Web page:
You don’t need to understand this to use the sheets, but you can see it in the rows I’ve unhidden in the Category-specific forward-facing Gantt tab of the Stakeholder Version sheet.

Quick tip — if you want to change all the boxes to ticked/unticked and don’t want to have to do so one by one, you can copy a ticked or unticked checkbox across all the other cells.

How to add tasks to the list

In the task view, the most important things to include are the task name, time period it’s planned for, cost, and type.

For ease, when creating a new task I recommend inserting a row, copying the row above into it, and then changing the information, that way you know you’re not missing any hidden formulas.

Again, don’t bother changing the Stakeholder Version. Once you’ve added the URL of the Planner Version to the =importrange() function, it will pull automatically from the Planner Version.

Splitting tasks across multiple time periods

You can put more than one thing in the time period for a task, just by separating it with “, “ (comma space). That’s because when we get the full list of months, we join all the individual cells together with “, “ then split them apart by “, “ and then dedupe the list — so multiple months in one cell are treated the same as all the other months.

=unique(transpose(split(JOIN(", ",'Task view'!A:A),", ",0)))

The cost-per-month formula in the Task List tab counts how many commas are present in the month column for that row, then divides the planned cost by that number — meaning the cost is split equally across all of the months listed.

=H2/(len(REGEXREPLACE(A2,"[^\,]*",""))+1)

If you don’t want the task to be completely equally split between different time periods, you can write “Part 1” or “Part 2” next to a task. As long as you write just “Part” and then numbers at the end of the name, that’ll be stripped out in column O of the task list tab so the different parts of a task will be combined into one record in things like the Gantt chart.

=REGEXREPLACE(B2,"Part \d+$  ","")

Working with the Month View tab (Planner and Stakeholder version)

A few key things are going on in the Month View tab. First, we’re getting all of the time periods we have listed in the Task View.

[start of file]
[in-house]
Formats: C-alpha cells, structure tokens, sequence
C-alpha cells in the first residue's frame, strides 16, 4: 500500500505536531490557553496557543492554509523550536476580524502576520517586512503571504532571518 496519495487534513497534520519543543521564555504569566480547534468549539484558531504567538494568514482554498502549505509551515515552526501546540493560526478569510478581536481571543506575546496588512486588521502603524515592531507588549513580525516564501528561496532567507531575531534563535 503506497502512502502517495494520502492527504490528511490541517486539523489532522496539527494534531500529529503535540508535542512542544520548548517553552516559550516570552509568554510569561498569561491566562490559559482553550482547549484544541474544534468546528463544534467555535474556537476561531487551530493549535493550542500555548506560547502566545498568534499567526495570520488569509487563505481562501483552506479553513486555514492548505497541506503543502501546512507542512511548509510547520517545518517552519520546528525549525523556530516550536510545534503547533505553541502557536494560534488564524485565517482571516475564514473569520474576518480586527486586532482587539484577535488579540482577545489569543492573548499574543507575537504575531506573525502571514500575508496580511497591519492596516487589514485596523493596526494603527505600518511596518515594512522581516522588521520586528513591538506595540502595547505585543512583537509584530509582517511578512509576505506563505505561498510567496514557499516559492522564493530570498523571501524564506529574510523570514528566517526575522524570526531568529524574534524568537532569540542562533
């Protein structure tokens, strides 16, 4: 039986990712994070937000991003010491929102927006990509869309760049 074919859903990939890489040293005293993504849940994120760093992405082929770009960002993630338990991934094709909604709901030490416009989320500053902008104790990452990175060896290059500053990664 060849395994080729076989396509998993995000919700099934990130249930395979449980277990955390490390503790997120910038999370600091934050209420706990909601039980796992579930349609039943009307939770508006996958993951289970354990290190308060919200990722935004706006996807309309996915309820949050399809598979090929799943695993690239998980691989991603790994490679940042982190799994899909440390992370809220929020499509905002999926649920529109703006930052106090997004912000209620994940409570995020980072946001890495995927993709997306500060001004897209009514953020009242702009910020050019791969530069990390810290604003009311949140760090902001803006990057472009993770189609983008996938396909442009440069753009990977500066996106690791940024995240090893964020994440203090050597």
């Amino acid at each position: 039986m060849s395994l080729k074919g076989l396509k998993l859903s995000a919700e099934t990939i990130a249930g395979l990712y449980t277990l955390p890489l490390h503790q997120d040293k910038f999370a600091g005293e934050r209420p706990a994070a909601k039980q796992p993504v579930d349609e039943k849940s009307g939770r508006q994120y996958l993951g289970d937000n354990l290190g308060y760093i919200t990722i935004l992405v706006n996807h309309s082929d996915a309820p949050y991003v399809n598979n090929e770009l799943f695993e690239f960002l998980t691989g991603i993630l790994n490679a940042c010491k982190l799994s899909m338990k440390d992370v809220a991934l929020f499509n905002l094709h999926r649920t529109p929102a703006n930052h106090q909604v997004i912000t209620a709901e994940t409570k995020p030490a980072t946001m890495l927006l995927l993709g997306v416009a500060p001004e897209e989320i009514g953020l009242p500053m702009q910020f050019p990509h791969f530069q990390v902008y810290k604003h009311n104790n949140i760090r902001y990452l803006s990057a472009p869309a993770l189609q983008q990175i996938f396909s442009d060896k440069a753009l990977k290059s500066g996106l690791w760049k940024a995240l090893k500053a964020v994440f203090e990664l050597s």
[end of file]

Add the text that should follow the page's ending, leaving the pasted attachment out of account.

Because the months don’t always show up in the right format (meaning later filters don’t work), we then use a =text() formula in the hidden column B to make sure the months stay in the format we need.

Then, in the “deliverables” section of this tab, we use the below formula:

=if(not(isblank(A12)), iferror(TRANSPOSE(FILTER('Task view'!B:B,RegExmatch('Task view'!A:A,B12))),""),"")

What we’re doing above is checking if the “month” cell of this row is has anything in it. If there is a month there, we filter the tasks in the Task View to only those that contain that month in the text month column. Then we use the transpose() function to change our filtered tasks from a vertical list to the horizontal list we see in the sheet.

Finally, we use the below formula to filter the costs we’ve listed in the Task View tab, the same way we filtered the task names above. Then we add together all the costs for the month (plus the standing monthly costs) and subtract them from the total amount of time/hours we have to spend. That way we calculate how much we have left to play with, or if we’re running over.

=if(isblank(A12),"",((D12-SUM(FILTER('Task view'!I:I,RegExmatch('Task view'!A:A,B12))))-sum($  D$  6:$  F$  8)))

We also pull this value through to our God’s-I Version to see at a glance if we’ve over/under-planned.

How to make the Gantt charts work (and add categories)

Column C in the Task View tab is the category; you also need to fill this out for the Gantt charts to work. I haven’t forced the kind of categories you have to use because each project is different, but it’s worth using consistent categories (down to the capital letter) because we deduplicate the task categories, and that relies on all of the names being consistent.

What’s happening in the Gantt chart is each cell is a combination of a filter and vlookup (the below looks more complicated than it is).

=iferror(if(not(or(isblank($  D6),ISBLANK(F$  1))),vlookup(filter('Task view'!$  C:$  C,'Task view'!$  O:$  O=$  D5,REGEXMATCH('Task view'!$  A:$  A,F$  2)),'Status and colour code'!$  C:$  E,3,0),""),"")

The formula first checks if the task or month cells are blank. If not, it looks in the month cell in its column and cross-references with the task cell in its row. Where the intersection of a month and task matches a task in our Task View (as in the task in that row is taking place during the month in that column), the filter formula will return the category. For those interested, this might also have been achieved with index-match, but filter lets us match with RegEx so we can give multiple matching options and they don’t have to match exactly. Because we split tasks across multiple months, we need to be flexible in our matching.

The reason we check whether the task or month cells are empty, as mentioned above is so we can paste the above formula in all the cells of the Gantt chart and have them fill out as we add more months and tasks, rather than having to copy and paste the formula each time.

When our filter formula returns the specific category of our task, we take that value and run a vlookup in the Status and color code tab. (That’s only necessary so I could set up the conditional formatting for you so it won’t break when you change the specific category names.)